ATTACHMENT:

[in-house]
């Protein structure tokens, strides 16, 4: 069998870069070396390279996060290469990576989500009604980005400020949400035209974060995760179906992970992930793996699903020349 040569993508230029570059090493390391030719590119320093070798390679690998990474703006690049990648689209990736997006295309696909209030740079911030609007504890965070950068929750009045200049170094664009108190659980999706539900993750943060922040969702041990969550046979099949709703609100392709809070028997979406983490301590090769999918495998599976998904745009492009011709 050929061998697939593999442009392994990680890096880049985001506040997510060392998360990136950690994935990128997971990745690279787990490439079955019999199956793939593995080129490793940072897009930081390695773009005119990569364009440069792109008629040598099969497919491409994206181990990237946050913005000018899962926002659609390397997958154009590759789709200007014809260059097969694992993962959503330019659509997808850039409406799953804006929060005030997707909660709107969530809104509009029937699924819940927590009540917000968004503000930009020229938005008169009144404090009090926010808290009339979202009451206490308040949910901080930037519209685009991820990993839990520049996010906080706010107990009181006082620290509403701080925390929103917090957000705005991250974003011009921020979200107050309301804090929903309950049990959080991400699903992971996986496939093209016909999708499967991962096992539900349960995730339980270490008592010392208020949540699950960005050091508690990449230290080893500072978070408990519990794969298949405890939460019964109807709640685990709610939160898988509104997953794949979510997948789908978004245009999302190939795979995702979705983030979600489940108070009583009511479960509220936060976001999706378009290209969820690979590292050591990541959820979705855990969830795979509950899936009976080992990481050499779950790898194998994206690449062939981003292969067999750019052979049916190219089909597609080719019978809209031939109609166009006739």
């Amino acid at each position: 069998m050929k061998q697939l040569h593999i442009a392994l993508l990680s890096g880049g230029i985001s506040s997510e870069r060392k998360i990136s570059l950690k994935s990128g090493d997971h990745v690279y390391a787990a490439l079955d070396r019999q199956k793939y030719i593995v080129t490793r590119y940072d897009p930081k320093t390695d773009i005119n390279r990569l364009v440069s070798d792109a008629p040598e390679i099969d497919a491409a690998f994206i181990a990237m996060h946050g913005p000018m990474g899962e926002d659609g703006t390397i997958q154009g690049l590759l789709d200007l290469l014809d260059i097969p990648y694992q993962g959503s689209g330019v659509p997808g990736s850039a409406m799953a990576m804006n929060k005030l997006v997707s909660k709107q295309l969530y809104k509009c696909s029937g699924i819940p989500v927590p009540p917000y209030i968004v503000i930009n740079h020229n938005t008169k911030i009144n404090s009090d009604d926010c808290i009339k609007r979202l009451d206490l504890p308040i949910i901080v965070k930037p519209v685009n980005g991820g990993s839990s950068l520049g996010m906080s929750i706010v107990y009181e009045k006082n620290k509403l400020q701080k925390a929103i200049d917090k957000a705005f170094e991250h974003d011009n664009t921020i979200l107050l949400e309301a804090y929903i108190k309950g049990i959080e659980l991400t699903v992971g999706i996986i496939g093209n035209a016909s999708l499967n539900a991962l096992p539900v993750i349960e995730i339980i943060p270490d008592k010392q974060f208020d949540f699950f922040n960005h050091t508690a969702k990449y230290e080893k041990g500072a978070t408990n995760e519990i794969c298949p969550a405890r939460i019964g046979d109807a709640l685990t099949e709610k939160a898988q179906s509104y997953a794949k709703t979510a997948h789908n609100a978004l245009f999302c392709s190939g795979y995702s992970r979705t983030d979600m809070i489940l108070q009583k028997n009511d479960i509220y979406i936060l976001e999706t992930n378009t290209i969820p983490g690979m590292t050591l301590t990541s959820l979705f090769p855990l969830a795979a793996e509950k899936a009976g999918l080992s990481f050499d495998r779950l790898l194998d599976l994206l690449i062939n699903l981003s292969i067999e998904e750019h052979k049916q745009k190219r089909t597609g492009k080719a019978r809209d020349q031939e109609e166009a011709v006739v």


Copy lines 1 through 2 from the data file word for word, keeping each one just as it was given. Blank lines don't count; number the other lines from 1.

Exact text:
[in-house]
């Protein structure tokens, strides 16, 4: 069998870069070396390279996060290469990576989500009604980005400020949400035209974060995760179906992970992930793996699903020349 040569993508230029570059090493390391030719590119320093070798390679690998990474703006690049990648689209990736997006295309696909209030740079911030609007504890965070950068929750009045200049170094664009108190659980999706539900993750943060922040969702041990969550046979099949709703609100392709809070028997979406983490301590090769999918495998599976998904745009492009011709 050929061998697939593999442009392994990680890096880049985001506040997510060392998360990136950690994935990128997971990745690279787990490439079955019999199956793939593995080129490793940072897009930081390695773009005119990569364009440069792109008629040598099969497919491409994206181990990237946050913005000018899962926002659609390397997958154009590759789709200007014809260059097969694992993962959503330019659509997808850039409406799953804006929060005030997707909660709107969530809104509009029937699924819940927590009540917000968004503000930009020229938005008169009144404090009090926010808290009339979202009451206490308040949910901080930037519209685009991820990993839990520049996010906080706010107990009181006082620290509403701080925390929103917090957000705005991250974003011009921020979200107050309301804090929903309950049990959080991400699903992971996986496939093209016909999708499967991962096992539900349960995730339980270490008592010392208020949540699950960005050091508690990449230290080893500072978070408990519990794969298949405890939460019964109807709640685990709610939160898988509104997953794949979510997948789908978004245009999302190939795979995702979705983030979600489940108070009583009511479960509220936060976001999706378009290209969820690979590292050591990541959820979705855990969830795979509950899936009976080992990481050499779950790898194998994206690449062939981003292969067999750019052979049916190219089909597609080719019978809209031939109609166009006739």